Origin of zealot
Examples from the Web for zealot
Kirsten Powers talks to the author of 'Zealot' about the double standard.
For me,” said Pacino, “it was always the opportunity just to be able to explore the whole idea of a zealot.
I was sure the owner committed the cardinal sin of improperly storing his wine, and I smote him with all the fervor of a zealot.
The more confident right-wing Republicans become, the more likely they will nominate a Palin-like zealot in 2012.
Zada's character and her career had rendered her as contemptuous of public disapproval as any zealot of a loftier cause than love.We Can't Have Everything|Rupert Hughes
The zealot was even threatened with excommunication by his fellow religionists.John Knox and the Reformation|Andrew Lang
Into this morass Wolffert flung himself with the earnestness of a zealot.John Marvel, Assistant|Thomas Nelson Page
Lanfranc, sprung from Imperialist Pavia, was no zealot for extravagant papal claims.William the Conqueror|Edward Augustus Freeman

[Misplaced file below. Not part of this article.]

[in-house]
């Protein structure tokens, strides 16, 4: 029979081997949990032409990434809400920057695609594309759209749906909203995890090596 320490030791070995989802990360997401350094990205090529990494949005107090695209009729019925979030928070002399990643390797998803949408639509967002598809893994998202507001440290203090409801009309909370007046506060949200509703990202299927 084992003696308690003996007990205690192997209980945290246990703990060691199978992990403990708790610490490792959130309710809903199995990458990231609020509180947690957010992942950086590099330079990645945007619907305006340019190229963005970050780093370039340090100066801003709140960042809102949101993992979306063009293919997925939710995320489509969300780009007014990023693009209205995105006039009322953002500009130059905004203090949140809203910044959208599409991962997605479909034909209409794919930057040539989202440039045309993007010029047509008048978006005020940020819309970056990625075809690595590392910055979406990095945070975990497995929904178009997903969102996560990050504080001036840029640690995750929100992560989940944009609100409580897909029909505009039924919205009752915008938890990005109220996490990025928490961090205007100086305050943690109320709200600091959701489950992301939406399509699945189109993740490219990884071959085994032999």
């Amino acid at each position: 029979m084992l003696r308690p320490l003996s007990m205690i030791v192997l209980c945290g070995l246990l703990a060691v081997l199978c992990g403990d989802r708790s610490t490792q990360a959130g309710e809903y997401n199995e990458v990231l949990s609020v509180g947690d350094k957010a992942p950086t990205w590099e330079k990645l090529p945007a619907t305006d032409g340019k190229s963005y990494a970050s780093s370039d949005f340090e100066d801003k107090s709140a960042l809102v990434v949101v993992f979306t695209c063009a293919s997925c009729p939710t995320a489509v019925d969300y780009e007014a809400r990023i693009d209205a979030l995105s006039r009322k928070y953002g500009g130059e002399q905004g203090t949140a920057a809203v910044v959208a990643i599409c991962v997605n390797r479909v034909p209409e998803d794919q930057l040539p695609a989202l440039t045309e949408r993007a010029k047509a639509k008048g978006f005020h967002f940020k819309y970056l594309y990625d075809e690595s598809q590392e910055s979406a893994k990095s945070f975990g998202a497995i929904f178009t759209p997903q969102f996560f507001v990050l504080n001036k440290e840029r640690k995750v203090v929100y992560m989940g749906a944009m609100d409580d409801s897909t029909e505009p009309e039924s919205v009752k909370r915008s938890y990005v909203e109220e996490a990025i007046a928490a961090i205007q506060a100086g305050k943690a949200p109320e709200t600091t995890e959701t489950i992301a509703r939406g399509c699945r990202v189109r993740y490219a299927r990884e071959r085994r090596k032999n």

"Well, there is nothing to do about it now," said the Zealot.Men Called Him Master|Elwyn Allen Smith
British Dictionary definitions for zealot (1 of 2)
Word Origin for zealot
British Dictionary definitions for zealot (2 of 2)
Word Origin and History for zealot
c.1300, "member of a militant 1st century Jewish sect which fiercely resisted the Romans in Palestine," from Late Latin Zelotes, from Greek zelotes "one who is a zealous follower," from zeloun "to be zealous," from zelos "zeal" (see zeal). Extended sense of "a fanatical enthusiast" first recorded 1630s.